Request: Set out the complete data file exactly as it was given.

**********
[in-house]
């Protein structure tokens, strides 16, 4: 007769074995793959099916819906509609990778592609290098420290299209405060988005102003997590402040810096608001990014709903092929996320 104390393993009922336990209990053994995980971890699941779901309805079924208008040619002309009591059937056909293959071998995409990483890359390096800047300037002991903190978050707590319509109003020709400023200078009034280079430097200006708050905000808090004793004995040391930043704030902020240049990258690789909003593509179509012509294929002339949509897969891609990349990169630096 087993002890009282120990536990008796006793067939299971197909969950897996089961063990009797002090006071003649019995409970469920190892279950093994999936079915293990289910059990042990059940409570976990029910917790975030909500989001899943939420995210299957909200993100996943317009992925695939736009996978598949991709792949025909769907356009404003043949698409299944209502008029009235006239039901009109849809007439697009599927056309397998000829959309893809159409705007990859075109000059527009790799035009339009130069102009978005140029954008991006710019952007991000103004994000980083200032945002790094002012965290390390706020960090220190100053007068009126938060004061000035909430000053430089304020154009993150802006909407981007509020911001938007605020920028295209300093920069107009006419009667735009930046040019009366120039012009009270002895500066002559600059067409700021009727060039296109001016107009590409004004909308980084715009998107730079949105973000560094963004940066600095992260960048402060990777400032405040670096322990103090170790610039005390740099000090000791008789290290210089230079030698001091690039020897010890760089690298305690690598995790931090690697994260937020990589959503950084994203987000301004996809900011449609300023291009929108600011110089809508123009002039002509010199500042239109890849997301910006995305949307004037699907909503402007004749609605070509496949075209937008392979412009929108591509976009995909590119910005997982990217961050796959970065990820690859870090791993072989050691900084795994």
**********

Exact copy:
[in-house]
């Protein structure tokens, strides 16, 4: 007769074995793959099916819906509609990778592609290098420290299209405060988005102003997590402040810096608001990014709903092929996320 104390393993009922336990209990053994995980971890699941779901309805079924208008040619002309009591059937056909293959071998995409990483890359390096800047300037002991903190978050707590319509109003020709400023200078009034280079430097200006708050905000808090004793004995040391930043704030902020240049990258690789909003593509179509012509294929002339949509897969891609990349990169630096 087993002890009282120990536990008796006793067939299971197909969950897996089961063990009797002090006071003649019995409970469920190892279950093994999936079915293990289910059990042990059940409570976990029910917790975030909500989001899943939420995210299957909200993100996943317009992925695939736009996978598949991709792949025909769907356009404003043949698409299944209502008029009235006239039901009109849809007439697009599927056309397998000829959309893809159409705007990859075109000059527009790799035009339009130069102009978005140029954008991006710019952007991000103004994000980083200032945002790094002012965290390390706020960090220190100053007068009126938060004061000035909430000053430089304020154009993150802006909407981007509020911001938007605020920028295209300093920069107009006419009667735009930046040019009366120039012009009270002895500066002559600059067409700021009727060039296109001016107009590409004004909308980084715009998107730079949105973000560094963004940066600095992260960048402060990777400032405040670096322990103090170790610039005390740099000090000791008789290290210089230079030698001091690039020897010890760089690298305690690598995790931090690697994260937020990589959503950084994203987000301004996809900011449609300023291009929108600011110089809508123009002039002509010199500042239109890849997301910006995305949307004037699907909503402007004749609605070509496949075209937008392979412009929108591509976009995909590119910005997982990217961050796959970065990820690859870090791993072989050691900084795994």